There is only so much that I can share about this return to the Macarena. It was an academic trip, not journalistic, and thus perhaps the most interesting details will remain unwritten, but fear not, there is still plenty to consider.
I was here in 2012 and had the opportunity then to see Caño Cristales in all of its glory. On this occasion, we were here too early in the year – May – and there had been a significant amount of rainfall which obscured much of the famed red Macarenia clavígera plants. It serves as a reminder that a whole variety of factors need to be aligned to make the trip truly unforgettable. Water levels, sunlight and bloom amongst others.
As I previously mentioned, this was an academic trip and we were flown down to the town of the Macarena by the Colombian Airforce in a plane which resembled either an egg with wings or an oversized drone. You decide from the photos. The plane was an Israeli Arava STOL aircraft purchased in 1978. Originally the Colombian Airforce had three, two have since been retired…leaving just this one.
Life on the Fudra base where we were put up was surprisingly comfortable. My parents spent a vast amount of money educating me at a private school in the UK. Let me just say that this base was a huge improvement on what I experienced in north London. There was air conditioning, comfortable bunks, a snack bar and an airy officers’ mess. Of course, I know that life is not rosy on a military base in what was – prior to the peace dialogues with the FARC guerrillas – the principal military operations theatre for central southern Colombia here in the coca growing region of Meta. Clearly we were shielded from the harsh realities of life here.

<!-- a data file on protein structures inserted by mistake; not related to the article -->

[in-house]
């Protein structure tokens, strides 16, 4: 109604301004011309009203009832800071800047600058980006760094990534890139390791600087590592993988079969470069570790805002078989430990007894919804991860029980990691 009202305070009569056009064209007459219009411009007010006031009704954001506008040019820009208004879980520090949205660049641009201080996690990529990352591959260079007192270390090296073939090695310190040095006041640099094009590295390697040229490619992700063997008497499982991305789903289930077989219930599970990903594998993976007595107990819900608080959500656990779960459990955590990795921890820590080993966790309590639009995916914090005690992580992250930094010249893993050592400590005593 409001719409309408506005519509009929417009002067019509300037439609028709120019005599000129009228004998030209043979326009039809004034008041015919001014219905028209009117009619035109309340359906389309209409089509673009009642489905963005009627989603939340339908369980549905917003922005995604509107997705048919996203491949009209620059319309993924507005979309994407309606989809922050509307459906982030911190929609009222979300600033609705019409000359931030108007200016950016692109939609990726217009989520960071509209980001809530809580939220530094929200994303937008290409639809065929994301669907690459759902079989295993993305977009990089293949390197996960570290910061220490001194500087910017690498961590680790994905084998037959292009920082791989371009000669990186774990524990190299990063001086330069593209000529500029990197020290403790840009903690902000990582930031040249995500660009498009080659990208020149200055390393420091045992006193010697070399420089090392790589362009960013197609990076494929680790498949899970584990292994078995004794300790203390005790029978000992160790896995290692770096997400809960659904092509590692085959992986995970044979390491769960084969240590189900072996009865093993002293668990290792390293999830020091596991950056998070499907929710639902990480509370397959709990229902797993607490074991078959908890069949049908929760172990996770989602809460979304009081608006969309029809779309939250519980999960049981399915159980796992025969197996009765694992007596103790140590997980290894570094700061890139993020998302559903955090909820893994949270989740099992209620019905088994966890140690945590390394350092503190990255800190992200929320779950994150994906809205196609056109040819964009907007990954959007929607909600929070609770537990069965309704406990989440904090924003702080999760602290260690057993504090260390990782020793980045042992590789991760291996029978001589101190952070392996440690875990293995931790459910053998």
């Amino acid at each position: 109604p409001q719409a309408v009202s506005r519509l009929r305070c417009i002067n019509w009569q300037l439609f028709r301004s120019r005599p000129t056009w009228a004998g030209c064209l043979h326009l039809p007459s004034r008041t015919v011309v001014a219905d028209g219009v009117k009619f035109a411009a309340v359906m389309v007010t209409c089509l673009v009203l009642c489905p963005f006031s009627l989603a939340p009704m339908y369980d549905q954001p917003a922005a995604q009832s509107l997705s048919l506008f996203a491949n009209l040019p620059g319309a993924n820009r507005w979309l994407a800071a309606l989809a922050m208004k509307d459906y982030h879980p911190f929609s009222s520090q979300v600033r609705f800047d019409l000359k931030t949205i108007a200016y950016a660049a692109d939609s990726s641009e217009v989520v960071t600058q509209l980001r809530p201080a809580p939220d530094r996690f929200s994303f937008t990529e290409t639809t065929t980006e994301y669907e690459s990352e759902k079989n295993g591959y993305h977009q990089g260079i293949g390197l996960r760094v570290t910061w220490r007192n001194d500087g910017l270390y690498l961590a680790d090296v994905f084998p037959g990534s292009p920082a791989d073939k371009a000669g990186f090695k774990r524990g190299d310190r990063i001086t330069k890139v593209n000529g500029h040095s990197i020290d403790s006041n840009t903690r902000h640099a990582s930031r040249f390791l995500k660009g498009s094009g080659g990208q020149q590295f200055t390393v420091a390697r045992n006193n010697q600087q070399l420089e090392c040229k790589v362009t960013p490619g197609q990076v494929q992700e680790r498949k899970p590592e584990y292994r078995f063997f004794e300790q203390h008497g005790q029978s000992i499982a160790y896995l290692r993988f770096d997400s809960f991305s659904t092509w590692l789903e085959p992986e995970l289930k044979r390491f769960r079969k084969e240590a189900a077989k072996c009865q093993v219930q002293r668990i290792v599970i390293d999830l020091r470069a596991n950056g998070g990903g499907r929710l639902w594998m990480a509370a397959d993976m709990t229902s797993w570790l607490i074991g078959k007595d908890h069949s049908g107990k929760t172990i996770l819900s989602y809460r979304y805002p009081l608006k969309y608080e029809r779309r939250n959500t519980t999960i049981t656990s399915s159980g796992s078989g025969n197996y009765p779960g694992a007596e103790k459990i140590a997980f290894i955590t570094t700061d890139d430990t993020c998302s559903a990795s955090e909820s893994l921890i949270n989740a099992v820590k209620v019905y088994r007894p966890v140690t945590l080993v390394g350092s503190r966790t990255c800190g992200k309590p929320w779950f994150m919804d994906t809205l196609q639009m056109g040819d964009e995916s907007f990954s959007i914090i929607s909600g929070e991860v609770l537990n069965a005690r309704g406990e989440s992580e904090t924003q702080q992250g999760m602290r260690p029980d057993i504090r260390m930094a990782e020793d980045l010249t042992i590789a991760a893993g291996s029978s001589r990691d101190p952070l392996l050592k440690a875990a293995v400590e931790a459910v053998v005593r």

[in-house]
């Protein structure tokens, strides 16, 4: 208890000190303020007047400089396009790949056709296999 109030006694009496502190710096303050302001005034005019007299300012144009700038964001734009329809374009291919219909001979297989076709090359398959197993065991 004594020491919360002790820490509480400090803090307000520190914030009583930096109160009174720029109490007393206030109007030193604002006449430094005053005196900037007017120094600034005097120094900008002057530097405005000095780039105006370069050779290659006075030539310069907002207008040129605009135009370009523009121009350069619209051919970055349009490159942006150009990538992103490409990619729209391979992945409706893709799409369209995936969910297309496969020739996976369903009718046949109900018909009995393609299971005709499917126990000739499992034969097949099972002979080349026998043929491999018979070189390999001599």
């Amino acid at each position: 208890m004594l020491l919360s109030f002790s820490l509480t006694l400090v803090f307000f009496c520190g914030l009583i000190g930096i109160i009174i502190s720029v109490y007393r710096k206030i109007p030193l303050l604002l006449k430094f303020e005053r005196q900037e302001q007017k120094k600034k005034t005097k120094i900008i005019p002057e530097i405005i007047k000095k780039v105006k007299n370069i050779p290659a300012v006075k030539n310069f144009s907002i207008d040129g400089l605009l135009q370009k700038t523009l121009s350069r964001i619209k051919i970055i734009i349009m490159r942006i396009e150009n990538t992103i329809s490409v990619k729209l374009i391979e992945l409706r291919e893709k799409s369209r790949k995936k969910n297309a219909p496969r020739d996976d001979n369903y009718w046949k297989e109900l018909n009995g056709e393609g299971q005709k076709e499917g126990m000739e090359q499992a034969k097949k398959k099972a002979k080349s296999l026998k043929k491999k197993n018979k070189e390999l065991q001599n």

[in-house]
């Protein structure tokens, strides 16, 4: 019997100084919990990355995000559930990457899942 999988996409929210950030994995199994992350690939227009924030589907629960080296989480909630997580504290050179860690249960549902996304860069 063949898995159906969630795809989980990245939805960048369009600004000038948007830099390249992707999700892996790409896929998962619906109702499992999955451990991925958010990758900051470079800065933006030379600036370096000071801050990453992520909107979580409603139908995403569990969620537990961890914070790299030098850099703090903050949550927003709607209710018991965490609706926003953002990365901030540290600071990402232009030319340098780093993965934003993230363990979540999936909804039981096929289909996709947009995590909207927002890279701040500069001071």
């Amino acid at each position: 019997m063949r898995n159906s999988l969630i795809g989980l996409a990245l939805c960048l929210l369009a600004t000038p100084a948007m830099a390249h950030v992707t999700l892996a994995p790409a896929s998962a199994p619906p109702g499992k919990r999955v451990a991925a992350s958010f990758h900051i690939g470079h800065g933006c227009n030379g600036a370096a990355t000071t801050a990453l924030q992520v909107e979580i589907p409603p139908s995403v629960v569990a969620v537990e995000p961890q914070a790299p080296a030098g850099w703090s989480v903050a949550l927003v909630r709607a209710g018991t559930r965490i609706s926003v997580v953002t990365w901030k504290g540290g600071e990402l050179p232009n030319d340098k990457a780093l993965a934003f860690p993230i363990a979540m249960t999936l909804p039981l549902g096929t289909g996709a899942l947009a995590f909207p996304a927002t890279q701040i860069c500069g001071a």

What can I say about the interviews with the military, well, let me keep this brief for fear of revealing too much. Since I moved to Colombia full-time in 2007 there has been a significant change in the education, attitude and behaviour of the military. The people we interviewed, from the rank of General to grunt conscripts, are considerably more relaxed, more inquisitive and realistic about the possibilities for peace with the FARC.
However, there remains much to do with regards to coca eradication, the FARC’s involvement in extortions, communication is almost null in this area, the paucity of land titles and clarity over government-owned property will continue to cause major problems, illegal mining, legal mining, a weak justice system and finally, tourism to Caño Cristales (with an annual 5-6 month season) is not going to be enough to sustain the town of the Macarena.
Unfortunately, for the time being, I cannot share any further details from the interviews held.